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OP0247 An improved matrix to predict rapid radiographic progression of early rheumatoid arthritis patients: pooled analyses from several databases
  1. A Vanier1,
  2. J Smolen2,
  3. C Allaart3,
  4. R Van Vollenhoven4,
  5. P Verschueren5,
  6. N Vastesaeger6,
  7. S Saevarsdottir4,
  8. K Visser3,
  9. D Aletaha2,
  10. B Combe7,
  11. B Fautrel1
  1. 1UPMC Univ Paris 6 and AP-HP Pitié-Salpêtrière Hospital, Paris, France
  2. 2University of Vienna, Vienna, Austria
  3. 3Leiden University Medical Centre, Leiden, Netherlands
  4. 4Karolinska Institute, Stockholm, Sweden
  5. 5Leuven University, Leuven, Belgium
  6. 6Merck Sharp and Dohme, Lucerne, Switzerland
  7. 7Université de Montpellier 1, Montpellier, France


Background In early rheumatoid arthritis (RA), some patients exhibit rapid radiographic progression (RRP) after one year, associated with poor functional prognosis. Identifying at the time of diagnosis the characteristics predictive of RRP is of importance. Several matrices predicting this risk have been proposed over the last years. They were limited somewhat in terms of precision or were built using specific populations.

Objectives To develop a matrix to predict RRP with better precision and generalizability by pooling databases from various studies.

Methods The study is based on the pooling of individual data from cohorts (ESPOIR and Leuven) and clinical trials (BeSt, SWEFOT and ASPIRE). Included patients were adult DMARD-naïve patients with recent suspected or confirmed diagnosis of active RA for which the first therapeutic strategy after inclusion was to prescribe MTX or leflunomide in monotherapy for at least 3 months. The main outcome was the presence after one year of RRP defined as an increase in modified Sharp score (vSHS) of at least 5 points between baseline and year one. Baseline characteristics were compared by the presence of RRP to search for predictors. A logistic regression model to predict RRP was built. The best model was selected by 10-fold stratified cross-validation by maximizing the Area Under the Curve (AUC). Calibration and discriminatory power of the model were assessed. Model parameters were extracted to estimate the probability of a RRP for each combination of level of baseline characteristics.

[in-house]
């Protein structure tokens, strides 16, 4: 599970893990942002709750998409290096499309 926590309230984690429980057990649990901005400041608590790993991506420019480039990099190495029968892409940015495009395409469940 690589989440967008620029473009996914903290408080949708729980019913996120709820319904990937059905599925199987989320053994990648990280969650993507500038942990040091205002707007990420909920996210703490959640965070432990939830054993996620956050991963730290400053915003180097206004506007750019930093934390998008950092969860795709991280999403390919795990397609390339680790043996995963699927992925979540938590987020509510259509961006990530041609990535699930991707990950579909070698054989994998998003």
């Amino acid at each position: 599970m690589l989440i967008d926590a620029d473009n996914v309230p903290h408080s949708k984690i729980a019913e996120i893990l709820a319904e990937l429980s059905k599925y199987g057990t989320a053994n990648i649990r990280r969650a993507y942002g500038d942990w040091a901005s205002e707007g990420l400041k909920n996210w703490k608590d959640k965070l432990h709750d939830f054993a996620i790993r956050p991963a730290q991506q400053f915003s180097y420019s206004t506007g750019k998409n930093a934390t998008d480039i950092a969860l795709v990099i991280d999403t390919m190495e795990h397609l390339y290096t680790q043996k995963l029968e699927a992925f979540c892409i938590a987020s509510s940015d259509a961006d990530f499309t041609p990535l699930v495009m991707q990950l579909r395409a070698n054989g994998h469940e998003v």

Results The data of 1306 patients were pooled. After one year, 236 exhibited RRP (20.6%, CI95% [18.2–22.9], mean probability of RRP of 0.21). Model of prediction of RRP included as baseline characteristics Rheumatoid Factor (RF) positivity (OR=2.1 CI95% [1.5–3.0]; p<0.001), erosive disease on X-rays (OR=2.3 CI95% [1.7–3.2]; p<0.001), CRP>30mg/l (OR=2.1 CI95% [1.5–3.0]; p<0.001), number of swollen joints>10 (OR=1.5 CI95% [1.01–2.2]; p=0.048). Model calibration was good (Hosmer and Lemeshow test: p=0.79). AUC was 0.68. The matrix proposes estimated RRP probability for 36 combinations of level of baseline characteristics. Its range goes from patients with a 4.1 fold lower risk of RRP compared to average risk (probability of 0.05 CI95% [0.03–0.08], patient with CRP <10mg/l, without RF, without erosive disease on X-ray, with <6 swollen joints), to patients with a 2.3 fold higher risk than average (probability of 0.47 CI95% [0.39–0.55], patient with CRP >30, with RF, with erosive disease on X-ray, with >10 swollen joints).

Conclusions A matrix proposing RRP probability at one year with better precision (i.e. narrower CI95%than those previously published) in early RA for various combinations of levels of a few common baseline characteristics has been built using several databases. However, discriminating power is not ideal. Further investigations will be needed to fully explore the potential complexity of predicting RRP in early RA.

Disclosure of Interest None declared

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